This semester at school, I am taking a painting elective. I am learning a lot about painting, and my teacher said in my progress report that my skills are “improving with each project we do.” However, there is one aspect of the class that keeps me up at night.

I went to a special preschool for kids on the autism spectrum when I was younger. I have lived and attended school in the same town my entire life, and because of this, I have reunited with several of my buddies from preschool. One of these buddies is Raymond. Raymond has much more severe autism than I do, and he has an aide, Amy, who goes to classes with him. Raymond happens to be in my painting class this semester.

A typical day in painting class goes something like this:

I grab the painting that I am working on from my cubby, fill a plastic container with water, and get out my paintbrushes and pallet. I roll up my sleeves and get ready to work.

About 15 seconds later, I hear an unmistakable noise:

“WHO’S AFRAID OF THE BIG BAD WOLF, THE BIG BAD WOLF, THE BIG BAD WOLF? WHO’S AFRAID OF THE BIG BAD WOLF, THE BIG BAD WOLF, THE BIG BAD WOLF?”

It’s Raymond, singing his favorite song. This would have been fine in preschool, but now we’re freshmen in high school. Most high school students have moved on from the Big Bad Wolf, but Raymond hasn’t.

Millie is sitting at the next table over, mouthing the words to the song to her friend, Payton. Payton laughs at the “joke,” and my blood boils. It’s not Raymond’s fault that he can’t stop singing the song! He has autism, for crying out loud!

I then realize that I need more white paint, so I go over to the paint table and squeeze more on my pallet.

“DO YOU WANT TO GO TO RHODE ISLAND THIS WEEKEND? DO YOU WANT TO GO TO RHODE ISLAND THIS WEEKEND? I WANT IT TO BE APRIL 29TH, TWO THOUSAND AND FIFTEEN SO THAT WE CAN GO TO RHODE ISLAND THIS WEEKEND! IT IS SATURDAY. I DON’T WANT TO GO TO RHODE ISLAND THIS VACATION.”

Raymond normally repeats this monologue like a broken record throughout the rest of class in his Outside Voice.

“Ugh, here we go again,” Kayla, one of my classmates, grumbles.

“It’s not Raymond’s fault he has autism,” I politely explain to Kayla.

“Yeah, but not everyone with autism is annoying and repeats the same thing over and over again,” Kayla whines.

“Raymond can’t control his yelling,” I say, my tone calm and even.

Kayla grunts, rolls her eyes, and walks away.

All throughout the rest of class, I see kids mouthing Raymond’s words, humming the Big Bad Wolf song, rolling their eyes, and giggling to their friends about something poor Raymond has no control over. If I were a teapot, I’d be steaming and whistling.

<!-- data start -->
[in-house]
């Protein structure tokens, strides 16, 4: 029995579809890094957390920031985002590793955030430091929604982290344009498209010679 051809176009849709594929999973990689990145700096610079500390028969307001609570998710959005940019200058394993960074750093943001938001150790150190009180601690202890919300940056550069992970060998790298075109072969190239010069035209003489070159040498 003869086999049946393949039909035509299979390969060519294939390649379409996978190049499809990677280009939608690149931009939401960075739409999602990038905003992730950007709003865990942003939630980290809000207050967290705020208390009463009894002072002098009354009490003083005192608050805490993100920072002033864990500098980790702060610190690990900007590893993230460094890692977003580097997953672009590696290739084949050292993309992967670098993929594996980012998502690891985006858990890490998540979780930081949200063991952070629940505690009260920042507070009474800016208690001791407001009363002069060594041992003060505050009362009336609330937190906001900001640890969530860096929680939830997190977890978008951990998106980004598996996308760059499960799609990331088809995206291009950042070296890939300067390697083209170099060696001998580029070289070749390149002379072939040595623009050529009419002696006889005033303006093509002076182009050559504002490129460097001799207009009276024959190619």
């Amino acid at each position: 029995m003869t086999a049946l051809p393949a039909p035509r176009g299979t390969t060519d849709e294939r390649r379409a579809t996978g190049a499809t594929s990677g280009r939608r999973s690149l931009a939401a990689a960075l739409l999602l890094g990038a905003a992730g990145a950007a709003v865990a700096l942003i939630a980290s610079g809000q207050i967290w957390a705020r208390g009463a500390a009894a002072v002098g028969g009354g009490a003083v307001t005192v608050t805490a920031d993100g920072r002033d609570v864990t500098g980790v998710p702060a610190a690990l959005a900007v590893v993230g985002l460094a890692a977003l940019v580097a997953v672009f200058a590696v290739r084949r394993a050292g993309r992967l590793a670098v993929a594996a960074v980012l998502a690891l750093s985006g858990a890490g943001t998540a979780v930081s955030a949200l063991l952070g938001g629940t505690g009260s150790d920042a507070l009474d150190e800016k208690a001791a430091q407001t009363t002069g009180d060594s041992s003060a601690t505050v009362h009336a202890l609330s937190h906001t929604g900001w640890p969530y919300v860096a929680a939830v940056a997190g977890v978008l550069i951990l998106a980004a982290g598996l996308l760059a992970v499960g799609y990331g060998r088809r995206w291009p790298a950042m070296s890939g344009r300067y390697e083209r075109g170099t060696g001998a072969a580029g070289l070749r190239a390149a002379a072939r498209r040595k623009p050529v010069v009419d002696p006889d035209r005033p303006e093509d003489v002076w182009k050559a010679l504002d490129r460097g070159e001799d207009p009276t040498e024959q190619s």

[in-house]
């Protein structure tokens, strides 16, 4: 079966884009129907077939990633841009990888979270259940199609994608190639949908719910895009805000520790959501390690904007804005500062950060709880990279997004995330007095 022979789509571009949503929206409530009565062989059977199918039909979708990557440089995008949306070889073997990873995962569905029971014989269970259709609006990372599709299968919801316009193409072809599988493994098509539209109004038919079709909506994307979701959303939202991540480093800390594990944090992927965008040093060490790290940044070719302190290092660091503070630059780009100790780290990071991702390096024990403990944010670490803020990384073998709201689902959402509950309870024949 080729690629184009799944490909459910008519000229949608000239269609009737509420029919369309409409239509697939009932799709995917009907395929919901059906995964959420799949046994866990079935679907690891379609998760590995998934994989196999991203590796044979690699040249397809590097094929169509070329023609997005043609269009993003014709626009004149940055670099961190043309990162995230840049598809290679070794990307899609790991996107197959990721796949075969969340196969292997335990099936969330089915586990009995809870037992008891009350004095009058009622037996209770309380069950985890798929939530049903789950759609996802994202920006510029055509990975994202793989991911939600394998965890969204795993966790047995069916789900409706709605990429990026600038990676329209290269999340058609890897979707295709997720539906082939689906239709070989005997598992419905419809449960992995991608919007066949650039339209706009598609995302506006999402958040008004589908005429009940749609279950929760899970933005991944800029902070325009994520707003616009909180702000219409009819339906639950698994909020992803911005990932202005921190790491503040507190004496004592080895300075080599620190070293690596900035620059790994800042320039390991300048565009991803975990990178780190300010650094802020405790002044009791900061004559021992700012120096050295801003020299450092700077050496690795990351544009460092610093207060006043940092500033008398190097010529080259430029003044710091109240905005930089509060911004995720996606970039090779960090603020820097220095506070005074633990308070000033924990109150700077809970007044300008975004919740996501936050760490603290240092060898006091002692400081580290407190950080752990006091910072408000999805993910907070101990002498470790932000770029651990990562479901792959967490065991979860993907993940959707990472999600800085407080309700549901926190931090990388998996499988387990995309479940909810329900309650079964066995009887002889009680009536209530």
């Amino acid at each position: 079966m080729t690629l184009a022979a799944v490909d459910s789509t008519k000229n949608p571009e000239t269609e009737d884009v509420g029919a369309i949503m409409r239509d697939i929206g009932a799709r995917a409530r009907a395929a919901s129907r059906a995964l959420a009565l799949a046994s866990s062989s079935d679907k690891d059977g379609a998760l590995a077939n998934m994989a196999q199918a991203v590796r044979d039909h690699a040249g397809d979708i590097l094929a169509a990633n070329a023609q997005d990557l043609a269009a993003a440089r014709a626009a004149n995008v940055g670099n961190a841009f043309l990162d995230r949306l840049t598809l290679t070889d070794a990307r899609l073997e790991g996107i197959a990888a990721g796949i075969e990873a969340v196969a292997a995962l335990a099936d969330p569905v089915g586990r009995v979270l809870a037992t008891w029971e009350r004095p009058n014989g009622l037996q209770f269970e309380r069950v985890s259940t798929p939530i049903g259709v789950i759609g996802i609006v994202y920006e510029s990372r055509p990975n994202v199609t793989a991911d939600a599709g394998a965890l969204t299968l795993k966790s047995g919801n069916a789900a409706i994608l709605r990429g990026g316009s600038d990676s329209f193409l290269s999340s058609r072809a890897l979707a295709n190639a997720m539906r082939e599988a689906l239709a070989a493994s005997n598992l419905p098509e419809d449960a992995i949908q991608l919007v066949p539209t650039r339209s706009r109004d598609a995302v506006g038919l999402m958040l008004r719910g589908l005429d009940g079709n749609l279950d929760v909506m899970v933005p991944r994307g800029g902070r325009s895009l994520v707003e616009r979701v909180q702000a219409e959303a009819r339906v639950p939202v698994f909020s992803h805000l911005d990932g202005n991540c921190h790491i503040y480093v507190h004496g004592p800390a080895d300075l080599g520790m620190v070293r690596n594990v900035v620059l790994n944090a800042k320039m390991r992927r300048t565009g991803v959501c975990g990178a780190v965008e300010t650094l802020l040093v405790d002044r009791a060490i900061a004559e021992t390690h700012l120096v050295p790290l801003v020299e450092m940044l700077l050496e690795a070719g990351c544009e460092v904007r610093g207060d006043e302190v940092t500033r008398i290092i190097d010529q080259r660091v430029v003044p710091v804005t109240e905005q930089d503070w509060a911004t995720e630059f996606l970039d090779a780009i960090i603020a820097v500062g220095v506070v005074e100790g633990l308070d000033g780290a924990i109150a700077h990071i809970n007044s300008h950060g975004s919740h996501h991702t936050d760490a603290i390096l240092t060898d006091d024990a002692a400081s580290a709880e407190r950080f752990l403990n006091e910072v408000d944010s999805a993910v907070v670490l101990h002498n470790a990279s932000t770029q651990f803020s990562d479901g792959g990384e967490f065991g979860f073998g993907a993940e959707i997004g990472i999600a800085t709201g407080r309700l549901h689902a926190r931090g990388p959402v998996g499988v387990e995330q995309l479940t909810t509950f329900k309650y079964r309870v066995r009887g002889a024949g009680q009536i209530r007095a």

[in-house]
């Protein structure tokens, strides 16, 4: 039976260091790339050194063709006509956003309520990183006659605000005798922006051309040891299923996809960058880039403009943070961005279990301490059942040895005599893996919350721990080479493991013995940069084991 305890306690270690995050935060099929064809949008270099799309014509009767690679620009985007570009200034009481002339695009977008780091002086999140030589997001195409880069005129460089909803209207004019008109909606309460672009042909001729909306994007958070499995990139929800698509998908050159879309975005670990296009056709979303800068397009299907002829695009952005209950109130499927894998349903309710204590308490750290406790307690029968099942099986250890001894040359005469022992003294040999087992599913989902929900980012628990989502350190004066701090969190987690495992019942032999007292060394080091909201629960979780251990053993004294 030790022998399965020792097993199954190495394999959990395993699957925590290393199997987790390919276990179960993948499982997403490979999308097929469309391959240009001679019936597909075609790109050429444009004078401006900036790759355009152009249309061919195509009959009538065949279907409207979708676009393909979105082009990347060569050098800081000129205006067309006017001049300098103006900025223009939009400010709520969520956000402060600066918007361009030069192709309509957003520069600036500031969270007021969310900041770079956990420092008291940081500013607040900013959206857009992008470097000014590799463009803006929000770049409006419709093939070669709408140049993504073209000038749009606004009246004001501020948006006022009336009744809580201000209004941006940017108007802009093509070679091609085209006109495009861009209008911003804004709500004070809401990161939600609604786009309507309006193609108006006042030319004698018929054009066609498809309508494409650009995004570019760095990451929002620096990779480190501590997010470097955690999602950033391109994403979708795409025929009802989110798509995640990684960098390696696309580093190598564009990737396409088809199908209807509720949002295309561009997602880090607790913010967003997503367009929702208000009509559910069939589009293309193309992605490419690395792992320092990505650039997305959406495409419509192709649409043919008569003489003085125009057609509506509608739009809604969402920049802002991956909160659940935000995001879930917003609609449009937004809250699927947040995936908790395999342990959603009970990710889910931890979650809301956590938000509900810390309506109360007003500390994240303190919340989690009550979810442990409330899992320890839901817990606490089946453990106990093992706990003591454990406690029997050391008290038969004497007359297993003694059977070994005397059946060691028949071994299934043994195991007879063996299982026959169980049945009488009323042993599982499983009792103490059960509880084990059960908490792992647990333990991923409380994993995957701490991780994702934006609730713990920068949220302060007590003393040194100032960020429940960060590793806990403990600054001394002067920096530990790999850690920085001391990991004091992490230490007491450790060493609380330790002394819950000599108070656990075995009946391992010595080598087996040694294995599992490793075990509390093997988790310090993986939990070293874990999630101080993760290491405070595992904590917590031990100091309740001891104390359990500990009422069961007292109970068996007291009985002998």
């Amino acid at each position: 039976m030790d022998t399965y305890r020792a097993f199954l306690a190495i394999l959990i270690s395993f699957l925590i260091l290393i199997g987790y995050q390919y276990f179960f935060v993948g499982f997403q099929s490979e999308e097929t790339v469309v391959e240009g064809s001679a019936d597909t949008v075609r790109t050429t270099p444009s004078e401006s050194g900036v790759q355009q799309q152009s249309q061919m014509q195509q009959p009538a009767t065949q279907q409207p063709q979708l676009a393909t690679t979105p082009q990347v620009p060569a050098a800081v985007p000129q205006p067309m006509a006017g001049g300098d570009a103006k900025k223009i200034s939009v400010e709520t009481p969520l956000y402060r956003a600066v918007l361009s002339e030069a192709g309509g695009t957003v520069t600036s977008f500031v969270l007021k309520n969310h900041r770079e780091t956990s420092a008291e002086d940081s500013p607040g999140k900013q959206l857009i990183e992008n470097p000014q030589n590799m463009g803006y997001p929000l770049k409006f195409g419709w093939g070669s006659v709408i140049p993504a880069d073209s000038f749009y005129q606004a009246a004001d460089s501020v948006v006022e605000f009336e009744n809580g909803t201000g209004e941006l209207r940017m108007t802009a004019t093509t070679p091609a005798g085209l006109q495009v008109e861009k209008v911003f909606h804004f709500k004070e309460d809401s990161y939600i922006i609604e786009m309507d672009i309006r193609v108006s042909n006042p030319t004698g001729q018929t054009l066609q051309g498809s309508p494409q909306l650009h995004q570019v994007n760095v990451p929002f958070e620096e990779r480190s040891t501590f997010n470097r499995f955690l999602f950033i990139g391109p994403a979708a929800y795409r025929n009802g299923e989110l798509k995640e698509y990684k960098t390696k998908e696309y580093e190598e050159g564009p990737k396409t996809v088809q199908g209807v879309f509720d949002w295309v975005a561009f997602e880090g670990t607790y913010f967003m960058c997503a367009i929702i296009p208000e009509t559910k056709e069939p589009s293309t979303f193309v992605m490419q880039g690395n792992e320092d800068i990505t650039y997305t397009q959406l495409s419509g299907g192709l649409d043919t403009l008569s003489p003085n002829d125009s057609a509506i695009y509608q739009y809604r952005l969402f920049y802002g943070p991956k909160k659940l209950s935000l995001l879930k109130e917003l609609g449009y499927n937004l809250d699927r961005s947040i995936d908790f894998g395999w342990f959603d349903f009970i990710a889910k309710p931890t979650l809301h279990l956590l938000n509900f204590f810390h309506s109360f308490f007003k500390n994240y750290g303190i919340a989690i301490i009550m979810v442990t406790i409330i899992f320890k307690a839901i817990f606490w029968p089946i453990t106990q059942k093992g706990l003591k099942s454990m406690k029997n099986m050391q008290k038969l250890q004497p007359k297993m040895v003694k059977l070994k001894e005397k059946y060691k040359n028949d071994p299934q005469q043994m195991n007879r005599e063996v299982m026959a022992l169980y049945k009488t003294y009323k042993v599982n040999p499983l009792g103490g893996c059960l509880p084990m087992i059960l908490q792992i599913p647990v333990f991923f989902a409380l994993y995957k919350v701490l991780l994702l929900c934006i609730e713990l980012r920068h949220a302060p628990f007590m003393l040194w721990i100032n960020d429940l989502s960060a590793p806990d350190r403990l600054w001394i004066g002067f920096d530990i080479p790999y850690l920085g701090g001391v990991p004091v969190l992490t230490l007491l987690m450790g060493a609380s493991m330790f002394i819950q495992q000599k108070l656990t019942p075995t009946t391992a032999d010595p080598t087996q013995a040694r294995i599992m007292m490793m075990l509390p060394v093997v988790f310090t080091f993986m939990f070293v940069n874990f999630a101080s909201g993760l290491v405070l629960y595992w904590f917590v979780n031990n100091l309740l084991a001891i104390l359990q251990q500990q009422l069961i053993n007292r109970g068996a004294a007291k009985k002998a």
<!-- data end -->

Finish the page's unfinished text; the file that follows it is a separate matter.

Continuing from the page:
Finally, class is over. As we clean up, people continue to subtly make fun of Raymond.

Even though it angers me when other people on the spectrum get made fun of, I know that it comes from a place of ignorance. People simply do not know what it means to live with autism.

In my mind, there are two categories of information about autism: the “can’ts” and the “cans.” The “can’ts” are things that people with autism have a hard time doing and/or negative perceptions of autistic people. The “cans” are things that come easily to people with autism and/or positive perceptions of autistic people. Unfortunately, people are educated more on the former than the latter. This creates a society where people with autism are seen as inferior to neurotypical people and are dehumanized as a result.

If neurotypical people learned more about the incredible things people with autism have to offer the world, they would have much more respect for autistic people. I think that there should be some sort of curriculum on autism, maybe in Health or Advisory, that focuses on what people with autism CAN do and teaches neurotypical people how to create an environment in which autistic people are able to succeed. If neurotypical people knew what autistic people are capable of, they would respect us and see us as equal to them rather than less than them. If school were an environment in which every student would be capable of succeeding, the learning that would take place would be so much more meaningful. And if no one steps up to the challenge of creating that curriculum, I’d be more than happy to do it (with help, of course).

People say that ignorance is bliss, but if ignorance is what leads to people misunderstanding each other and getting hurt as a result, how blissful is that? I say that education is bliss because it leads to understanding, tolerance, and, ultimately, respect and kindness.